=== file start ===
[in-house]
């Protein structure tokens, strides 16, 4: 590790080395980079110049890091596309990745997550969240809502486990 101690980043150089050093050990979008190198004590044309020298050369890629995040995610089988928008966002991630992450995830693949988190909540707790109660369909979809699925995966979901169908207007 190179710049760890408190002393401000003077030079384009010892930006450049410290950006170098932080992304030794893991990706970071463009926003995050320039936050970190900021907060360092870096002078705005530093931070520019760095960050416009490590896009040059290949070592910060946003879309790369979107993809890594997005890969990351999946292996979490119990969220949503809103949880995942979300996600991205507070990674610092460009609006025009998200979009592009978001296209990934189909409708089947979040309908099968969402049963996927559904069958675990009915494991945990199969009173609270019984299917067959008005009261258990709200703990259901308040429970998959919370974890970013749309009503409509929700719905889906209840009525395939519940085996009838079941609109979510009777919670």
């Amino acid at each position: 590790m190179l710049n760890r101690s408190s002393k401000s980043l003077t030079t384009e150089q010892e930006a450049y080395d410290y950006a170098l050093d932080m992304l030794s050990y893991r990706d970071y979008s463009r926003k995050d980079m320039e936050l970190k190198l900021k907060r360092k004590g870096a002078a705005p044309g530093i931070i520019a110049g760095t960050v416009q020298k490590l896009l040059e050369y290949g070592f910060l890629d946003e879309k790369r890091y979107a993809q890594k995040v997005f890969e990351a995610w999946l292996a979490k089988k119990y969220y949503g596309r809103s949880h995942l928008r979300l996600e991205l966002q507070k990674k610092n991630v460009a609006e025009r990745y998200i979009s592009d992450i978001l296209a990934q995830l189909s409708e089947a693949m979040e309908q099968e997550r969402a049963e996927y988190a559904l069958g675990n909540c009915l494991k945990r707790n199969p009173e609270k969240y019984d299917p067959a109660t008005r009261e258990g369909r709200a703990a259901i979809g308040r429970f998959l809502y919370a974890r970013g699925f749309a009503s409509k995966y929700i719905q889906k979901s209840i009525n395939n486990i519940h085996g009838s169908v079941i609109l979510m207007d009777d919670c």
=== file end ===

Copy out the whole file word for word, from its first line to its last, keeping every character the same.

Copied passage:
[in-house]
């Protein structure tokens, strides 16, 4: 590790080395980079110049890091596309990745997550969240809502486990 101690980043150089050093050990979008190198004590044309020298050369890629995040995610089988928008966002991630992450995830693949988190909540707790109660369909979809699925995966979901169908207007 190179710049760890408190002393401000003077030079384009010892930006450049410290950006170098932080992304030794893991990706970071463009926003995050320039936050970190900021907060360092870096002078705005530093931070520019760095960050416009490590896009040059290949070592910060946003879309790369979107993809890594997005890969990351999946292996979490119990969220949503809103949880995942979300996600991205507070990674610092460009609006025009998200979009592009978001296209990934189909409708089947979040309908099968969402049963996927559904069958675990009915494991945990199969009173609270019984299917067959008005009261258990709200703990259901308040429970998959919370974890970013749309009503409509929700719905889906209840009525395939519940085996009838079941609109979510009777919670």
């Amino acid at each position: 590790m190179l710049n760890r101690s408190s002393k401000s980043l003077t030079t384009e150089q010892e930006a450049y080395d410290y950006a170098l050093d932080m992304l030794s050990y893991r990706d970071y979008s463009r926003k995050d980079m320039e936050l970190k190198l900021k907060r360092k004590g870096a002078a705005p044309g530093i931070i520019a110049g760095t960050v416009q020298k490590l896009l040059e050369y290949g070592f910060l890629d946003e879309k790369r890091y979107a993809q890594k995040v997005f890969e990351a995610w999946l292996a979490k089988k119990y969220y949503g596309r809103s949880h995942l928008r979300l996600e991205l966002q507070k990674k610092n991630v460009a609006e025009r990745y998200i979009s592009d992450i978001l296209a990934q995830l189909s409708e089947a693949m979040e309908q099968e997550r969402a049963e996927y988190a559904l069958g675990n909540c009915l494991k945990r707790n199969p009173e609270k969240y019984d299917p067959a109660t008005r009261e258990g369909r709200a703990a259901i979809g308040r429970f998959l809502y919370a974890r970013g699925f749309a009503s409509k995966y929700i719905q889906k979901s209840i009525n395939n486990i519940h085996g009838s169908v079941i609109l979510m207007d009777d919670c």